View Full Version : Recutting Rifling to freshen or deepen lands & grooves
11-03-2011, 04:41 AM
I good old friend of mine has a Bown & Tetley muzzloader from the 1830's. When he was a teenager in the 1950's he took it to a gunsmith name of Shufelt in Michigan. Shufelt taught him how to cut the rifling on a hand machine-jig. It had been a 40 caliber and was shot out . When they finished with a 45 caliber which is what it still is 60 years later.
So my question is who still does this? It is a simple process that seems to be a lost art. I think that modern barrels could be re-cut and be made to shoot better if sometimes the rifling were .005" deep , instead of mirror image of rifling being .0025" deep.
The old way involved a log with spirals cut in it down the length of the log, Tooling would follow these grooves and a shimmed cutter in the barrel would be tapped through the barrel, then reset the cutter/shims to begin the process again till the rifling was deep enough, and all the grooves were cut. I've seen two of these log/rifing machines over the years hanging on the wall of gun shops.
11-03-2011, 06:56 AM
One of the Firefox books has an entire chapter on how Appalachian gun makers used to lay out the twist for rifling and cut it into their barrels.
I will go to the library and find out which volume it is, check it out, and share some of the information here.
11-03-2011, 07:00 AM
There was a display at the Colorado Gun Collectors Show in May of 2011 where one such apparatus was on display. And a gentleman was there working it. I will have to dig through my stuff to see who it was, they are custom muzzle loader maker though. Maybe one of the other members who attended will have more info.
You can freshen with just a good bench and a freshing cutter. With the barrel off the gun and the breech plug out. First cast a hard lead lap in the bore of the rifle you want to recut. Then take one groove of the lap and cut it out and replace it with a hardened steel cutter made from an old file and fit it so it just rides in the groove and barely touches. Lube the bore with unsalted lard and pull the fresher through from the breech once in each groove. Pull out the cutter and put a slip of onionskin paper under the cutter, put it back in the fresher and go through all the grooves again. You repeat this with another layer of onion skin till you get the grooves recut 5-6 thousnads deeper then ream and lap the bore and you have freshed the rifling and the gun will go back to shooting.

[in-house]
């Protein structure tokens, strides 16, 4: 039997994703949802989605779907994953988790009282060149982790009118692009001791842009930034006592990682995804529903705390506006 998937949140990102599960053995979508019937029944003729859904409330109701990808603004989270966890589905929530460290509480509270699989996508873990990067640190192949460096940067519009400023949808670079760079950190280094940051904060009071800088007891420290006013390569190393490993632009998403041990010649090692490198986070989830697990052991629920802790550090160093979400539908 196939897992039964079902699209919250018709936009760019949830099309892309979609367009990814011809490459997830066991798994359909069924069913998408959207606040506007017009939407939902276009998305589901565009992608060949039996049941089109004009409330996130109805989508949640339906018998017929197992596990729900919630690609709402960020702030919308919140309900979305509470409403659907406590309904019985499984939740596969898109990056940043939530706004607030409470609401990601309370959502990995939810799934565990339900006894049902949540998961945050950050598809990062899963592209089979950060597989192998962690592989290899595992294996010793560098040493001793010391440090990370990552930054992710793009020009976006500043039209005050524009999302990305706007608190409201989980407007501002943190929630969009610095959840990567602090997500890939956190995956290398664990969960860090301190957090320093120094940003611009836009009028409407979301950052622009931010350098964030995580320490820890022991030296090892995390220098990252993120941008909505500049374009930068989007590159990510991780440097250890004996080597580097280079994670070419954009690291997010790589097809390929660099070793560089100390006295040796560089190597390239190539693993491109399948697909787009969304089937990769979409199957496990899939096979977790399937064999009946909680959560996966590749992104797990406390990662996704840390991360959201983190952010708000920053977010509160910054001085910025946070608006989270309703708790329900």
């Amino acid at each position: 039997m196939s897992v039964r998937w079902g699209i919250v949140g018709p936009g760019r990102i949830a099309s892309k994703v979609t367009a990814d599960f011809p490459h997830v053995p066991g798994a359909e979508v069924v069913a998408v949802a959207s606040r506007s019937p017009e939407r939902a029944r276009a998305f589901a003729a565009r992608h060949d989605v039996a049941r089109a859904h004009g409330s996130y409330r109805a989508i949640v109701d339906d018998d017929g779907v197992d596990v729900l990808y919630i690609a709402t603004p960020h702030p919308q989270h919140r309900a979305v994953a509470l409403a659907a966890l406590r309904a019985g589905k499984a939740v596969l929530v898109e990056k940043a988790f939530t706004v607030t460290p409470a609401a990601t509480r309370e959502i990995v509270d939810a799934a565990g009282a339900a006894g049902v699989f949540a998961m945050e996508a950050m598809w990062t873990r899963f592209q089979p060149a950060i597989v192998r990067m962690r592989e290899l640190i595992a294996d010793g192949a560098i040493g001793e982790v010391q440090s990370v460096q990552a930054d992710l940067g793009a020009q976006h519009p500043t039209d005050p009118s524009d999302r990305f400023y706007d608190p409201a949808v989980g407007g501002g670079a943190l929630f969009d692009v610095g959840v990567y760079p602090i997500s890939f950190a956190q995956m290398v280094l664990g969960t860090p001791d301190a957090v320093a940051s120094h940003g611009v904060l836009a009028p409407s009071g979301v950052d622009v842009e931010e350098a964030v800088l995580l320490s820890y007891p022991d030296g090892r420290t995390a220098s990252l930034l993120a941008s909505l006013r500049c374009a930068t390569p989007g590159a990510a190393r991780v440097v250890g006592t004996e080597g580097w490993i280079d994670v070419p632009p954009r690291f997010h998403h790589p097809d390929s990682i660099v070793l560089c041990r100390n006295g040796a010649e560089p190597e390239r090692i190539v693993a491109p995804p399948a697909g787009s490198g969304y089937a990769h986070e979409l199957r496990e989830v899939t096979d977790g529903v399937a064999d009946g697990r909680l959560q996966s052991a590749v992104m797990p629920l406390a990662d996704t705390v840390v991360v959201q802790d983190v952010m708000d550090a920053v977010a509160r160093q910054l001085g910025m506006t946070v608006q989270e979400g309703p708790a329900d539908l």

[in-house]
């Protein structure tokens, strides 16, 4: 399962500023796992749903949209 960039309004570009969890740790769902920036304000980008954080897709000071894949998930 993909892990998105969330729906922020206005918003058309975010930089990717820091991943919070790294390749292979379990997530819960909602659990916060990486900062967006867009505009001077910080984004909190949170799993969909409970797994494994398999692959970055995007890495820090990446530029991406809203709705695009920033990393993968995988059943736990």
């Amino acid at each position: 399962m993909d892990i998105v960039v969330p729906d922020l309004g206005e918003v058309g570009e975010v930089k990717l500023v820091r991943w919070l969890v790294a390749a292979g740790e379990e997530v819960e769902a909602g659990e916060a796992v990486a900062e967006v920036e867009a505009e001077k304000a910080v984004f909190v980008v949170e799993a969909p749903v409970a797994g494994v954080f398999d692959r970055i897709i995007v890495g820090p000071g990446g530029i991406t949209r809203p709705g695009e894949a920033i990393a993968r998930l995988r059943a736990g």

Re cutting the bore is a whole different deal and requires a rifing bench and heads. There you wil ream the bore smooth and re rifle just like you are starting with a new barrel.
I have freshed a couple barrels and it works fine but the problem is TIME. You are taking maybe a 1/2 thousands at a pass from a groove and if you do the job right it takes darn near a whole day to put a barrel back in shape. If you figure 8 hours work at even 10 an hour you could have just bought a new barrel. Freshing only really is practical for say and original rifle that you want to keep shooting and cost is not an object.
11-03-2011, 09:05 AM
Robert Hoyt in Fairfield Pennsylvania can do this. He makes barrels, relines barrels, and rebores. Most of his work is for MLers.
11-04-2011, 08:05 PM
Perhaps this is something that some can do at home, in a work shop. Refreshing grooves, deeper grooves, and cutting rifling from a smooth bore.
12-21-2011, 09:04 AM
It's explained in volume 5 of the Foxfire series, both with a rifling guide and with cast lead laps the same volume also explains how to make the rifling machine. It is interesting reading.
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